'Midnight's Children' problems.

Gene Thursby gthursby at religion.ufl.edu
Sun Nov 19 20:54:20 UTC 1995

Surely a South Asian childhood was a necessary but not sufficient 
condition for the creation of Midnight's Children and Rushdie's more 
recent work.  And he himself has commented on it, more than once.  See, 
for example, his writings gathered under the title Imaginary Homelands 
(Granta/Viking, 1991).  The title essay concerns itself with this 
question.  Moreover, Rushdie develops his thoughts about 
emigrant/immigrant writing in a world in which so many people are in 
transit -- rather than firmly rooted in their birthplace.  The 
increasingly common experience is that of living as a displaced or 
multilocal person.  Cinematic montage is not a required resource for this 
experience, but is relevant to it.

Gene R. Thursby
University of Florida

On Sun, 19 Nov 1995, Lars Martin Fosse wrote:
> >I'm sorry to interject so sharply, but am I the only one who finds it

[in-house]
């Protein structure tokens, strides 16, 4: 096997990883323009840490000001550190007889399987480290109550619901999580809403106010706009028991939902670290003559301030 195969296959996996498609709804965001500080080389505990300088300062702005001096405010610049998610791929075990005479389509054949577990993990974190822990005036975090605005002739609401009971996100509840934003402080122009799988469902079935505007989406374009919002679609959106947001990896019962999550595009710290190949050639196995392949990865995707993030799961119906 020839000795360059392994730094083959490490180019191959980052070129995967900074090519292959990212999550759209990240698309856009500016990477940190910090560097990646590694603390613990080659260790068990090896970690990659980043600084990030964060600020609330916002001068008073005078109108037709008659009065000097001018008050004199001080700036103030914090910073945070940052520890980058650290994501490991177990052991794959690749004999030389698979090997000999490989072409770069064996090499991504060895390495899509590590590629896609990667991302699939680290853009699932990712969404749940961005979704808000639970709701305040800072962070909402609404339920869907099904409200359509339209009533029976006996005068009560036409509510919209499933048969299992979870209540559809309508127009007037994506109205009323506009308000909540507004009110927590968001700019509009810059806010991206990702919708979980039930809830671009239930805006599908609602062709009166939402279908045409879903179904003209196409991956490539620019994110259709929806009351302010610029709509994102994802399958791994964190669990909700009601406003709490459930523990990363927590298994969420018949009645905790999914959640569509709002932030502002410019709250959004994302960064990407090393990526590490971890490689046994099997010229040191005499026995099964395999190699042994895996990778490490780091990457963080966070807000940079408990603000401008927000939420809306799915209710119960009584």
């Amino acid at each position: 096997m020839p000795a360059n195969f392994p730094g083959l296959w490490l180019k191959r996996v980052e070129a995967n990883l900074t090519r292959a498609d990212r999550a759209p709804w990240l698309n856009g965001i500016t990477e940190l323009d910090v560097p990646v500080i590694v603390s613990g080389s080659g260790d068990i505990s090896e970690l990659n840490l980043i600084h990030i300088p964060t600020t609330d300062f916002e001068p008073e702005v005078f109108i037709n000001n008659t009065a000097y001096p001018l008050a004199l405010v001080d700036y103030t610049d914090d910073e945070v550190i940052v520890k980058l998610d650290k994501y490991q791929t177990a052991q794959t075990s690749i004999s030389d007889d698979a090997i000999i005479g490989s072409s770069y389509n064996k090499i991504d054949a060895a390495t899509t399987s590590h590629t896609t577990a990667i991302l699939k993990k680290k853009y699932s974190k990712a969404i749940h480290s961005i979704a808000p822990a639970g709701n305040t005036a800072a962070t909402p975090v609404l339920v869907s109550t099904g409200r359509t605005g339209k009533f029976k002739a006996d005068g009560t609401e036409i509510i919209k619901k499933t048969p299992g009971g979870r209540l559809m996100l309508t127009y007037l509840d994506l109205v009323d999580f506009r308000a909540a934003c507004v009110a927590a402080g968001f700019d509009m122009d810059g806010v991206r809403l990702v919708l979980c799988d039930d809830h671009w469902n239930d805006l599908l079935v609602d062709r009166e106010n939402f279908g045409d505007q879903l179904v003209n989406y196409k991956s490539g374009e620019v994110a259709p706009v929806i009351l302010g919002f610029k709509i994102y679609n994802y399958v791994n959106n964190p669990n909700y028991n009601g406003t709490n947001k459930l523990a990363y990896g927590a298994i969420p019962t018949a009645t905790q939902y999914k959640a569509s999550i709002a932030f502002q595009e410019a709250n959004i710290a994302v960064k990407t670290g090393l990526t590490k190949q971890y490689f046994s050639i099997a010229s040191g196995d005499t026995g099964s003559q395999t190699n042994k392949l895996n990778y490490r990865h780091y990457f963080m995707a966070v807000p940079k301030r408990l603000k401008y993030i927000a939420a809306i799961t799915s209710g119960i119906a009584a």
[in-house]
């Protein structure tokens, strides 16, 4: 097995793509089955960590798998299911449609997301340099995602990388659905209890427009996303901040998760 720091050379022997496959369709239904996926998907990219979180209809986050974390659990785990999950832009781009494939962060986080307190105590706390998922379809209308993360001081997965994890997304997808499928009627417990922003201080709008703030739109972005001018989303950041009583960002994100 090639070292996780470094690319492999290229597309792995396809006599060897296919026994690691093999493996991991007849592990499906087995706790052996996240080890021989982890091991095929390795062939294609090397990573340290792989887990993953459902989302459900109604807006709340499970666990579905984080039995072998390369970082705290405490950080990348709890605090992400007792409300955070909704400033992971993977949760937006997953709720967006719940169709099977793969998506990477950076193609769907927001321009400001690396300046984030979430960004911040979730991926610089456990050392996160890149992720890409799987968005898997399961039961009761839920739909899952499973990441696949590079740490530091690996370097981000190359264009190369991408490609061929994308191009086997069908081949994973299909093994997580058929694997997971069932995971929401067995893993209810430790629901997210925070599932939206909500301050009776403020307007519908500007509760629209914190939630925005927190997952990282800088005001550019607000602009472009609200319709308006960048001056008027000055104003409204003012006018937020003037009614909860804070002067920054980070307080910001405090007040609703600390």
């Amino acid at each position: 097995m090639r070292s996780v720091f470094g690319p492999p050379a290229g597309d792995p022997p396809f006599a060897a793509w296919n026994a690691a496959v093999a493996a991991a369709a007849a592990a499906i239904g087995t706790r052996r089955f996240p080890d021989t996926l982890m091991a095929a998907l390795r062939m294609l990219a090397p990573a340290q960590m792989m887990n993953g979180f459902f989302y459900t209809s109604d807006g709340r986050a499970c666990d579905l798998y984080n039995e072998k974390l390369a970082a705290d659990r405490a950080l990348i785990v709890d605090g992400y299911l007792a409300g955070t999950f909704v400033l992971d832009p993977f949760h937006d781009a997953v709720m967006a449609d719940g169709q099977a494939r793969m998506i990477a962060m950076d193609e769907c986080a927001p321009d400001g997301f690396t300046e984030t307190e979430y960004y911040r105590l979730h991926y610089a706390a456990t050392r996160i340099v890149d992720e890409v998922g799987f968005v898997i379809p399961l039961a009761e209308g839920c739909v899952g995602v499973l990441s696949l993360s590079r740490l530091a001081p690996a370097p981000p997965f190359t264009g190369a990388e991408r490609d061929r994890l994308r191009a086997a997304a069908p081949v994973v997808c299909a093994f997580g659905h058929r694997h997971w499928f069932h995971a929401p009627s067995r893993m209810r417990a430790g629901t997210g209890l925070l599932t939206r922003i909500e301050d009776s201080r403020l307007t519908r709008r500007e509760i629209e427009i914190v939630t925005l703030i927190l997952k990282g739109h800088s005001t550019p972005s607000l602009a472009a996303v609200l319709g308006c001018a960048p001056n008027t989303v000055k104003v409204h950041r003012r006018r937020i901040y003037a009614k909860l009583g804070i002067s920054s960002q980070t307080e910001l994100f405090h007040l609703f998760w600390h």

> >extremely problematic to either typify Rushdie's novel as "very south
> >asian" or to disavaw that there are strands within it which reverberate
> >against "postcolonial literatures" since WWII, which may also find their
> >antecdents in european novels between the war -- themselves never
> >conceived in a vacum, nor untainted by exposure to the then-colonies?
> I certainly agree that Rushdie's novels are not a pure product of the South
> Asian tradition, but I find that elements in Midnight's Children that could
> only have originated in South Asia. Rushdie does not have to be a South
> Asian scholar to have knowledge of the South Asian tradition. As far as I
> can see, Western criticism has not be sufficiently aware of this. But by
> all means: Rushdie is alive and should be able to comment upon this.
> Instead of speculating on his sources of inspiration, South Asian or other,
> we should perhaps just ask him.
> Best regards,
> Lars Martin Fosse
> Lars Martin Fosse
> Research Fellow
> Department of East European
> and Oriental Studies
> P. O. Box 1030, Blindern
> N-0315 OSLO Norway
> Tel: +47 22 85 68 48
> Fax: +47 22 85 41 40
> E-mail: l.m.fosse at easteur-orient.uio.no

More information about the INDOLOGY mailing list